Reading Highlights – August 2013

Due to holidays and other commitments I only managed to complete five books last month. That included two audio books. All very interesting and enjoyable. They included Cinco Moscas Azules, the spanish language book I managed to read last month and which I have already reviewed here.

catriona-mcpherson-the-burry-man-s-day-a-dandy-gilver-murder-mystery-first-edition-book-doodled-688-p[ekm]265x428[ekm]Just one of the books was a crime mystery. This was The Burry Man’s Day by Catriona McPherson. Though the book was published in 2007, the novel has an old fashioned feel to it. Which is not surprising as the mysterious events take place in 1923. The book is the second in a series featuring upper class English born amateur sleuth Dandy Gilver. The Burry Man is apparently a real character from the South Queensferry summer Fair. A good light hearted read with a bit of social commentary added in.

Book coverTales from the Back Green is a short collection of stories based on the childhood and teenage memories of Scottish actor Bill Patterson. Originally created for radio, they are best listened to. Patterson grew up in a tenement flat in Glasgow and this fine collection provides a gentle and funny account of life in Glasgow in the 1950s. The version I listened to was read by Joe Dunlop. Good though this was, I believe that you can now get the stories read by Patterson himself, which I would recommend.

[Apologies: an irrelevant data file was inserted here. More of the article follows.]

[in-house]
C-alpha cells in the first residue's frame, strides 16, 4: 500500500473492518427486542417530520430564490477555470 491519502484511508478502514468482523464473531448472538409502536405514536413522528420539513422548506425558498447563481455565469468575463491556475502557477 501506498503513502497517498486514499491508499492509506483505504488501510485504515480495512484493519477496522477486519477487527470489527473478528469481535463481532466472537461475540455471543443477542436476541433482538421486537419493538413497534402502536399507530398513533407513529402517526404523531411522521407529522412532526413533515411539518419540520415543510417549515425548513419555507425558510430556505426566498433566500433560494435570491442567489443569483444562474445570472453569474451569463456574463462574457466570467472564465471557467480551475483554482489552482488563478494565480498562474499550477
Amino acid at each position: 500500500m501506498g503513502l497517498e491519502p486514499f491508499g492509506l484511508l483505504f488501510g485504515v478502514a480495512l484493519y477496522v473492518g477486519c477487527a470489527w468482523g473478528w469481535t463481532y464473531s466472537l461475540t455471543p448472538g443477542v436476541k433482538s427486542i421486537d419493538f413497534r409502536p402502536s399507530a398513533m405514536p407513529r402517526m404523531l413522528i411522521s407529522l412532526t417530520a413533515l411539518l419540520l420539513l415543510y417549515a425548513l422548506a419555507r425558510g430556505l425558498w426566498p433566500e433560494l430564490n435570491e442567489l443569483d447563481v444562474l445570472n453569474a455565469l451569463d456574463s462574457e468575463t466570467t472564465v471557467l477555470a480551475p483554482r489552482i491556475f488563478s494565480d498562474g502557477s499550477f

BOOK-articleInlineSkios by Michael Frayn was the other audio book I listened to. This is a very funny and at times wicked little mix of satire and farce. Could easily be staged as a play. Based on mistaken identity and mid life crisis. Set on the Greek holiday island of Skios this is perfect listening for summer. Martin Jarvis as the narrator brought to life all the varied characters with their little foibles and added greatly to the tale.

9781842127247My one venture into the world of non fiction writing was Home Rule: An Irish History, 1800 – 2000 by Alvin Jackson. This is a rather dry academic history of Home Rule. Quite a lot of detail about the key people involved, but did not really explain why Home Rule failed, despite the popular support for this in Ireland. Written in the main from a Unionist perspective, the author claims that Home Rule survives with the current Northern Ireland Assembly. Though the book, as the subtitle indicates is about Ireland, I still found it strange that a book about Home Rule made virtually no references to Scotland.


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